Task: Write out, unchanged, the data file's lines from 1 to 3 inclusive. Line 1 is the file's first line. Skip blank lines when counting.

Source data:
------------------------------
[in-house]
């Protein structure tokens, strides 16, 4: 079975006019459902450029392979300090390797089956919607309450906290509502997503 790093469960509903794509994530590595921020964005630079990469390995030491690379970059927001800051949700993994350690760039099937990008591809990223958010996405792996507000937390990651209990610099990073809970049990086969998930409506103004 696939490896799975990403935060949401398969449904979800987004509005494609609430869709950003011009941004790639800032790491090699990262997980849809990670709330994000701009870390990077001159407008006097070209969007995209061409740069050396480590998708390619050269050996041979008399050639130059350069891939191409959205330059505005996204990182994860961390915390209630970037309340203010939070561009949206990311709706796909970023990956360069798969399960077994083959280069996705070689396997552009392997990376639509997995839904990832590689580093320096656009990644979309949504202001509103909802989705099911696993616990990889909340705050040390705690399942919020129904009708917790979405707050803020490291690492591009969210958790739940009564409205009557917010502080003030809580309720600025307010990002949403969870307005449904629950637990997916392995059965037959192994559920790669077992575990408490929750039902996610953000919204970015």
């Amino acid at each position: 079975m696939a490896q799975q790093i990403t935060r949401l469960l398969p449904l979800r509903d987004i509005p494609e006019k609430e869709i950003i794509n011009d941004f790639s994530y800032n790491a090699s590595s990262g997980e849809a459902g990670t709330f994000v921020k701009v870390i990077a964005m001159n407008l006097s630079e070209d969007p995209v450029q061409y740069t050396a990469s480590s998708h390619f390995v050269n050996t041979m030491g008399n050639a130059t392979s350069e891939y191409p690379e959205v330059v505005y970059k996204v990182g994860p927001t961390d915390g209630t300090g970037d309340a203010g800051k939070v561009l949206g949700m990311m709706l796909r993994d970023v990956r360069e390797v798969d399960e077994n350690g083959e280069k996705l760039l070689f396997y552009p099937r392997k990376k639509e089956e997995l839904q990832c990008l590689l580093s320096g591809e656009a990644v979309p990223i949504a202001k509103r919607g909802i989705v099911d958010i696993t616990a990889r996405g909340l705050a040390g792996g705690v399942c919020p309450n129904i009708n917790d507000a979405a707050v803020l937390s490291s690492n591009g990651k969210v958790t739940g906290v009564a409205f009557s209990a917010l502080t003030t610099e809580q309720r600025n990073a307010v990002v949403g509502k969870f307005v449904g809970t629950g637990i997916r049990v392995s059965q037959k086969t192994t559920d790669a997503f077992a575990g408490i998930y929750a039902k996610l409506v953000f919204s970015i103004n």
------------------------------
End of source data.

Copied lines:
[in-house]
């Protein structure tokens, strides 16, 4: 079975006019459902450029392979300090390797089956919607309450906290509502997503 790093469960509903794509994530590595921020964005630079990469390995030491690379970059927001800051949700993994350690760039099937990008591809990223958010996405792996507000937390990651209990610099990073809970049990086969998930409506103004 696939490896799975990403935060949401398969449904979800987004509005494609609430869709950003011009941004790639800032790491090699990262997980849809990670709330994000701009870390990077001159407008006097070209969007995209061409740069050396480590998708390619050269050996041979008399050639130059350069891939191409959205330059505005996204990182994860961390915390209630970037309340203010939070561009949206990311709706796909970023990956360069798969399960077994083959280069996705070689396997552009392997990376639509997995839904990832590689580093320096656009990644979309949504202001509103909802989705099911696993616990990889909340705050040390705690399942919020129904009708917790979405707050803020490291690492591009969210958790739940009564409205009557917010502080003030809580309720600025307010990002949403969870307005449904629950637990997916392995059965037959192994559920790669077992575990408490929750039902996610953000919204970015």
């Amino acid at each position: 079975m696939a490896q799975q790093i990403t935060r949401l469960l398969p449904l979800r509903d987004i509005p494609e006019k609430e869709i950003i794509n011009d941004f790639s994530y800032n790491a090699s590595s990262g997980e849809a459902g990670t709330f994000v921020k701009v870390i990077a964005m001159n407008l006097s630079e070209d969007p995209v450029q061409y740069t050396a990469s480590s998708h390619f390995v050269n050996t041979m030491g008399n050639a130059t392979s350069e891939y191409p690379e959205v330059v505005y970059k996204v990182g994860p927001t961390d915390g209630t300090g970037d309340a203010g800051k939070v561009l949206g949700m990311m709706l796909r993994d970023v990956r360069e390797v798969d399960e077994n350690g083959e280069k996705l760039l070689f396997y552009p099937r392997k990376k639509e089956e997995l839904q990832c990008l590689l580093s320096g591809e656009a990644v979309p990223i949504a202001k509103r919607g909802i989705v099911d958010i696993t616990a990889r996405g909340l705050a040390g792996g705690v399942c919020p309450n129904i009708n917790d507000a979405a707050v803020l937390s490291s690492n591009g990651k969210v958790t739940g906290v009564a409205f009557s209990a917010l502080t003030t610099e809580q309720r600025n990073a307010v990002v949403g509502k969870f307005v449904g809970t629950g637990i997916r049990v392995s059965q037959k086969t192994t559920d790669a997503f077992a575990g408490i998930y929750a039902k996610l409506v953000f919204s970015i103004n």